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Harvard

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Dear Ones,

I’m so glad it is Spring! I’m spending more time outdoors because I’m training for another half- marathon.

On March 30, my heart skipped more than a few beats when I spoke at the 2017 Harvard Medical School’s writing & publishing conference. I shared a bit about my journey, and talked about resilience. I am indebted to Dr. Julie Silver for her generous invitation. I’m also grateful for the ongoing support from the doctors (who attended the conference), and a handful of us are meeting later this month.

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FitBloggin’ & My Podcast With Kimberly Snyder

Deepak Chopra MD with me in New York City - June 8, 2016

 Deepak Chopra, MD, FACP & Kristin Meekhof – New York City, June 8, 2016

Dear Friends,

I’m excited to share with you that I will be sharing I.L.L.U.M.I.N.A.T.E. – 10 Pillars For Overcoming Any Setback at the annual Fitbloggin’ conference. During a June podcast with New York Times best- selling author Kimberly Snyder, I spoke about I.L.L.U.M.I.N.A.T.E. and how integrating even one of the pillars will open the door to abundance.

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Live Happy & Illuminate

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Greetings from Michigan

As some of you know, I wrote a piece about the healing power of gratitude in the new book, “Live Happy: Ten Practices for Choosing Joy” by Deborah Heisz (Harper Elixir, 2016). This month, I also had the pleasure of speaking with Deborah  during a Live Happy podcast. We talked about finding purpose and joy after any loss.

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Interview with Kristin Meekhof

Kristin Meekhof was interviewed by Super fab magazine and talks about the physical effects of grief in general and then discusses how her own lost impacted her health. Interview is in this link.

Can you die of a broken heart? At first, this might sound like a song title or dramatic story line. In actuality, there is such a thing as broken heart syndrome and author Kristin Meekhof knows it all too well. [Read More]

ABC Headquarters – New York City-

On September 17, I was honored to be the guest for Dr. Richard Besser’s live one hour tweet chat. Dr. Besser is the Chief Medical Director and Editor at ABC World News. Several months ago, I proposed that we tweet about the physical effects of grief. This piece, Can You Die Of A Broken Heart?, that I wrote for Psychology Today explains the impetus for this topic.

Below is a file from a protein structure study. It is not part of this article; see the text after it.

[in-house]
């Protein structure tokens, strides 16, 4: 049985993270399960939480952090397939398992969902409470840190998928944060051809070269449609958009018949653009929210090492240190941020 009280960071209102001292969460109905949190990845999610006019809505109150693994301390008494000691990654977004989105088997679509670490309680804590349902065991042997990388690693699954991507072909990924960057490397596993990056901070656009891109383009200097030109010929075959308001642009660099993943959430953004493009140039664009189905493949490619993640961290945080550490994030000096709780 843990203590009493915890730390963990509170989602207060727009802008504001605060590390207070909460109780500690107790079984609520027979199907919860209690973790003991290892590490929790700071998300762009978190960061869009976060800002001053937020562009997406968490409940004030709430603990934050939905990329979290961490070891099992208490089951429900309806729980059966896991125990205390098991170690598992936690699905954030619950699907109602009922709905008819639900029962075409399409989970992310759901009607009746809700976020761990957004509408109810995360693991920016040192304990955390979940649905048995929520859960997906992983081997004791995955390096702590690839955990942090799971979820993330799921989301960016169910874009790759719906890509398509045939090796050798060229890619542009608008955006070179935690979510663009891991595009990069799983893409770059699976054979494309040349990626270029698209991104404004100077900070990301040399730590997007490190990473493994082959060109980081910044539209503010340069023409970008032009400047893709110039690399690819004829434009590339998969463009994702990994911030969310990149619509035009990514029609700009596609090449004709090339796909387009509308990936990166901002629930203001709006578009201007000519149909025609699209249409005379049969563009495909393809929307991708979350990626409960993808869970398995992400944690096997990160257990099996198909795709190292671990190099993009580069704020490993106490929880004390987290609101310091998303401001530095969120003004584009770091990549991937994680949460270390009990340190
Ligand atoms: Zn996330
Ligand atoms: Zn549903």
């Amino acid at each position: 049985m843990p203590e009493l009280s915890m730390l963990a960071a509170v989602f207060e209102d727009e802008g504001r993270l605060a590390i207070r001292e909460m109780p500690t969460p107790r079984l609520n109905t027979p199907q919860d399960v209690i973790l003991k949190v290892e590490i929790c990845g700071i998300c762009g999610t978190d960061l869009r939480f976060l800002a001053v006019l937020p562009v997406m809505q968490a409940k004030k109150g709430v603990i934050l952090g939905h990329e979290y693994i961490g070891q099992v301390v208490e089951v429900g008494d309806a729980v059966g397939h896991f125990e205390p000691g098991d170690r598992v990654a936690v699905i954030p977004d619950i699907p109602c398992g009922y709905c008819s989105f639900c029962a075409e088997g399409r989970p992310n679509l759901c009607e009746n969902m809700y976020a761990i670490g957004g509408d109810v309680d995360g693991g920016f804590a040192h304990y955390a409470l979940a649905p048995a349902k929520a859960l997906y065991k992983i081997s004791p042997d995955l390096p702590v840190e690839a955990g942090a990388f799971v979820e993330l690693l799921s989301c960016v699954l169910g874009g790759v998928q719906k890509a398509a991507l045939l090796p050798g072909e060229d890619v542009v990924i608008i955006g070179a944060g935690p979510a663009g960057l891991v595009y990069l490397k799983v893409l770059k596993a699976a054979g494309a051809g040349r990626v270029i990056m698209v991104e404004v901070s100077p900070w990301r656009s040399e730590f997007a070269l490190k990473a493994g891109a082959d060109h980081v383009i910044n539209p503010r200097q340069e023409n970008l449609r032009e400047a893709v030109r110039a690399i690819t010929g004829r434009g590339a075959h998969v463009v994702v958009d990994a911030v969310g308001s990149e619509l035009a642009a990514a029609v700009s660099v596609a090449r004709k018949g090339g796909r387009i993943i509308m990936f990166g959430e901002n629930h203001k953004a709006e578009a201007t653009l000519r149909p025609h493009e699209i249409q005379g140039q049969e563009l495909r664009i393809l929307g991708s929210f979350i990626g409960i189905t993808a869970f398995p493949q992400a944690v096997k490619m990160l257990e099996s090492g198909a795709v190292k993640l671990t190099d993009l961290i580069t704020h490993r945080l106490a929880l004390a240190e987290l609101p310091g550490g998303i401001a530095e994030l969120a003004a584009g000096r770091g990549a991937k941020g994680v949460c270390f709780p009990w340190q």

Many of you participated and I am grateful for your support. The American Psychiatric Association, St. Jude for Reserach, Jefferson Hospital, Gundersen Health, American Greetings (card company), Dr. Lisa Gualtieri, U.S. National Library of Medicine, Liz Neprorent, Modern Widow’s Club, Cook Children’s, Seleni Institute, Pregnancy Death and Infant Death Alliance, University Pittsburgh Medical Center, Amy Morin LCSW, Dr. Alok Patel, Beaumont Health System, Rainbows 4 Children, Dr. Kathleen Rehl were just some of the participants.

Some of the topics we talked about were: the stages of grief, healthy ways to cope, broken heart syndrome, where to get help, how children grieve.

The transcript from the tweet chat is here.

The Parliament of World Religion

I’m honored to be a panelist at The Parliament of World Religion. On October 17, I will be on a panel with the esteemed Professor Robert Thurman. Professor Thurman is an author, speaker, co-founder of The Tibet House, and Time magazine named him one of the 25 most influential people in America.

The Dalai Lama, Dr. Jane Goodall, Marianne Williamson, Krista Tippet, Dr. Karen Armstrong, Dr. Eboo Patel are just some of the keynote speakers. 10K people, 80 Nations, 50 Faiths—I hope to see you there!